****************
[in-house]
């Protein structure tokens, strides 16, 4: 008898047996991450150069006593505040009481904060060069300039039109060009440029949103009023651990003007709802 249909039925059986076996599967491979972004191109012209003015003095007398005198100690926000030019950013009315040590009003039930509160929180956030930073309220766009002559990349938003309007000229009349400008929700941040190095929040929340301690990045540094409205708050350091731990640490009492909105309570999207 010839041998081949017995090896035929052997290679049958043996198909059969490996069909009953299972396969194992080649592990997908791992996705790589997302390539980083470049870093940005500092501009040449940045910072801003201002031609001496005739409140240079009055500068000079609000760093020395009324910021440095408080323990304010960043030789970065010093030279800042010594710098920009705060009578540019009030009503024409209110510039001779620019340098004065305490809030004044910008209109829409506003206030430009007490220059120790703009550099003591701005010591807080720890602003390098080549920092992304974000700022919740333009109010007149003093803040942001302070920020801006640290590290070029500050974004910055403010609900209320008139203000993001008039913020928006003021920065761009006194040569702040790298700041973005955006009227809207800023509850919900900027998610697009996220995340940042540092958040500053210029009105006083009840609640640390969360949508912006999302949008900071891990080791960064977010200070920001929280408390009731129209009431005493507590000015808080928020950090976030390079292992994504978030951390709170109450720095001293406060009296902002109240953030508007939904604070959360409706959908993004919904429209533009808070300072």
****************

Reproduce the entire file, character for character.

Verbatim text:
[in-house]
């Protein structure tokens, strides 16, 4: 008898047996991450150069006593505040009481904060060069300039039109060009440029949103009023651990003007709802 249909039925059986076996599967491979972004191109012209003015003095007398005198100690926000030019950013009315040590009003039930509160929180956030930073309220766009002559990349938003309007000229009349400008929700941040190095929040929340301690990045540094409205708050350091731990640490009492909105309570999207 010839041998081949017995090896035929052997290679049958043996198909059969490996069909009953299972396969194992080649592990997908791992996705790589997302390539980083470049870093940005500092501009040449940045910072801003201002031609001496005739409140240079009055500068000079609000760093020395009324910021440095408080323990304010960043030789970065010093030279800042010594710098920009705060009578540019009030009503024409209110510039001779620019340098004065305490809030004044910008209109829409506003206030430009007490220059120790703009550099003591701005010591807080720890602003390098080549920092992304974000700022919740333009109010007149003093803040942001302070920020801006640290590290070029500050974004910055403010609900209320008139203000993001008039913020928006003021920065761009006194040569702040790298700041973005955006009227809207800023509850919900900027998610697009996220995340940042540092958040500053210029009105006083009840609640640390969360949508912006999302949008900071891990080791960064977010200070920001929280408390009731129209009431005493507590000015808080928020950090976030390079292992994504978030951390709170109450720095001293406060009296902002109240953030508007939904604070959360409706959908993004919904429209533009808070300072």